Konrad Zacarias Lorenz was born on November 7, 1903 in Altenberg, Vienna, the son of an orthopedic surgeon. His parents had a large house and garden which allowed him to keep many animals. In an autobiography he says, "they were supremely tolerant of my inordinate love for animals." His study of animals started at a young age and he became an expert on the behaviour of ducks. His first exposure to evolution came from his reading, but in school, even though he studied under a Benedictine Monk he learned about Darwin's theory of evolution, free thought being a characteristic of Austria. His interest in the study of evolution led him to study paleontology as a means of understanding evolution.
After high school, following his father's wishes he took pre-medical school classes at Columbia University. He stayed at Columbia for a year before returning to Vienna where he continued his medical studies at the University of Vienna, finishing his MD in 1928. In medical school his anatomy professor was Ferdinand Hoschsetter, and under his teaching Lorenz began to study comparative anatomy, which he soon realized was a better way to study evolution than paleontology. After graduation, instead of practicing medicine Lorenz continued his studies in comparative anatomy, supporting himself by taking a position at the university as an assistant in the Institute of Anatomy, which he retained until 1935. In 1933 he finished his Ph.D. in comparative anatomy. Throughout he kept studying the birds on his parents estate.
In 1936 Lorenz met Nikolaas Tinbergen at a conference in Leiden, Holland. Lorenz found that their studies had much in common and he invited Tinbergen to come to work with him at his parents estate. With Tinbergen, he conducted experiments using the birds on his parent's estate. In these studies they compared the behavior of the wild, domestic and hybrid geese. They showed that domesticated geese had an increased drive for feeding and copulation, but showed a decrease in socialization. Soon after came the Anchluss, the German annexation of Austria, and Lorenz wrote about the differences of domesticated species using terms of Nazi ideology. These allowed Lorenz to be appointed the chair in psychology at Koningsberg. Lorenz later recanted these writings. During the World War II Lorenz served as a physician on the German side, until he was captured by the Russians, after which he was a prisoner of war, serving the medical needs of the Russian army.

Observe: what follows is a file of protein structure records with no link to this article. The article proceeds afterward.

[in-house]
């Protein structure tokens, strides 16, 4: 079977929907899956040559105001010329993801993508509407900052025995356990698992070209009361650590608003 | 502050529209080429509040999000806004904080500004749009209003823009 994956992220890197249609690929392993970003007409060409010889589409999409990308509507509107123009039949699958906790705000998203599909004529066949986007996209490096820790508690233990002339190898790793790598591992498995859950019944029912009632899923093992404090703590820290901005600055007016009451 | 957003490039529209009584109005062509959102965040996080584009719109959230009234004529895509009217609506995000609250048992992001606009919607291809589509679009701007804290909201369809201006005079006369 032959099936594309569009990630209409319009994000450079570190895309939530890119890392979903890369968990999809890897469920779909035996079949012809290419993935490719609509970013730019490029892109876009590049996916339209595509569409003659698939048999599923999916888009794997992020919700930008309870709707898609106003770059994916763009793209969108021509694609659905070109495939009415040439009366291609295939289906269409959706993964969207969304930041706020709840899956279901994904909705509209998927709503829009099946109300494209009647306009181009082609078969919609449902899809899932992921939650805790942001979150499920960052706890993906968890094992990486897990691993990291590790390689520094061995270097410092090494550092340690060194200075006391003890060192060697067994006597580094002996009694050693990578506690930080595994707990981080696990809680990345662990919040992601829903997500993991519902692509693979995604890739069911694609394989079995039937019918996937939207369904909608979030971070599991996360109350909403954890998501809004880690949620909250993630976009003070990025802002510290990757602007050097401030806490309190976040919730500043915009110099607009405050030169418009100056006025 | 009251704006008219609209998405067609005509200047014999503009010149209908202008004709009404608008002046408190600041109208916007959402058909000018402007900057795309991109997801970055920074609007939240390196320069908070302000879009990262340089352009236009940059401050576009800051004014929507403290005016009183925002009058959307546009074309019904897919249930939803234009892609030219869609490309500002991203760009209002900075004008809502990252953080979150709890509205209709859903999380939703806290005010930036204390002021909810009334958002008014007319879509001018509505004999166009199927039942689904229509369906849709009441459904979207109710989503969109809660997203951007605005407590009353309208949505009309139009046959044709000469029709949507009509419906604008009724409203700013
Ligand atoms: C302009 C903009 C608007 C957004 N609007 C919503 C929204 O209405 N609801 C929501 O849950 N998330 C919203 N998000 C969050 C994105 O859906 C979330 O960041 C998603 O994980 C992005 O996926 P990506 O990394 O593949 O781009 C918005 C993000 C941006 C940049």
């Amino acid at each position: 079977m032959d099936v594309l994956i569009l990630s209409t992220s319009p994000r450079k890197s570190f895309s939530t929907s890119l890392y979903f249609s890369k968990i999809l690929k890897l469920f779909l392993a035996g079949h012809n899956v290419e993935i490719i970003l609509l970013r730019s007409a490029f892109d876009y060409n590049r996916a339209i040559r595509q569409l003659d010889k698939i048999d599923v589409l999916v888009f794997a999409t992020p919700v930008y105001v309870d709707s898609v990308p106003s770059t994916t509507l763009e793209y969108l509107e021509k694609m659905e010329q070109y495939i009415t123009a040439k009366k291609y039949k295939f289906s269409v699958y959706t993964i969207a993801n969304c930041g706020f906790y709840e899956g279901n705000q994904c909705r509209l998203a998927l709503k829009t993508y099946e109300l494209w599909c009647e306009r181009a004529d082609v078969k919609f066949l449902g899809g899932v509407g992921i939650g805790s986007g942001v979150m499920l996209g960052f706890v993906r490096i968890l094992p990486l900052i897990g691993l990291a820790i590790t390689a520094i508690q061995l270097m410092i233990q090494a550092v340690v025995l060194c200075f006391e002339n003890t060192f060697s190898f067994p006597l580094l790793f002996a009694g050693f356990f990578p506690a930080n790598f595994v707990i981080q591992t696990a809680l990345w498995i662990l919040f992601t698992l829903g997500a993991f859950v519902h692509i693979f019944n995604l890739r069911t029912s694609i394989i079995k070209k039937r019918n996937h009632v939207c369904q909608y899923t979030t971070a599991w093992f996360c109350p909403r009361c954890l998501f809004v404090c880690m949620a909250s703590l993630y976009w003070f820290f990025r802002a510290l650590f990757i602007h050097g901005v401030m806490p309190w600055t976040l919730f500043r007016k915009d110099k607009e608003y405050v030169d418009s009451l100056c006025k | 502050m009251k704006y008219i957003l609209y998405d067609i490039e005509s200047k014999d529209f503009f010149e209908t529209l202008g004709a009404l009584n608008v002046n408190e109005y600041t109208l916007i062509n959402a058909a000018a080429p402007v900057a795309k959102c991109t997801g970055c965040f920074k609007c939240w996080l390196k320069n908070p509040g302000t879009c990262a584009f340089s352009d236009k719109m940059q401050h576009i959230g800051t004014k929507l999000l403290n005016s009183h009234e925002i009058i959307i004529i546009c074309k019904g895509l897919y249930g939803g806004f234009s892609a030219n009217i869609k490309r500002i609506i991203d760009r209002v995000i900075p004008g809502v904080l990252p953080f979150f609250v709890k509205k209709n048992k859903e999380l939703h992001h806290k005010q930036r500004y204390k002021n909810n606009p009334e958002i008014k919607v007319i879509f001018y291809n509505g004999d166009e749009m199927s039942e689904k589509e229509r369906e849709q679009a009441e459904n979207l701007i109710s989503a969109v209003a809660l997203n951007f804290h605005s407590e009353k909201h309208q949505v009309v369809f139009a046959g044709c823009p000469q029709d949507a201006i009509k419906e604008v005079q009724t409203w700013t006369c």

After being released by the Russians, Lorenz returned to Altenberg. Unable to obtain an academic position, with the aid of donations and his students he continued his animal research there concentrating again on water fowl and fish. He made a study of the bonding of water fowl and aggressiveness of fish. Even after years of watching animals he found there were new insights and published more papers describing these behaviours. In 1950 the Max Planck Society established the Lorenz Institute for Behavioural Physiology in Buldern, Germany.
In 1973 Lorenz, Tinbergen, and Karl Von Frisch won the Nobel Prize for Physiology and Medicine for "their discoveries concerning organization and elucidation of individual and social behavior patterns". They were awarded the prize for developing the science of ethology. Ethology is the study of animal behavior with regard to evolution. Where a psycologist will study the behavoir of an animal in a laboratory, out of the animals native environment, an ethologist studies behavior in the environment. Studying how evolution has affected an animal's behavior.
Lorenz died on February 27, 1989.
Fuller, Ray; Seven Pioneers of Psychology: Behaviour and Mind
; Psychology Press; 1995
Lorenz, Konrad, Nobel Autobiography
Lorenz, Konrad Wikipedia Entry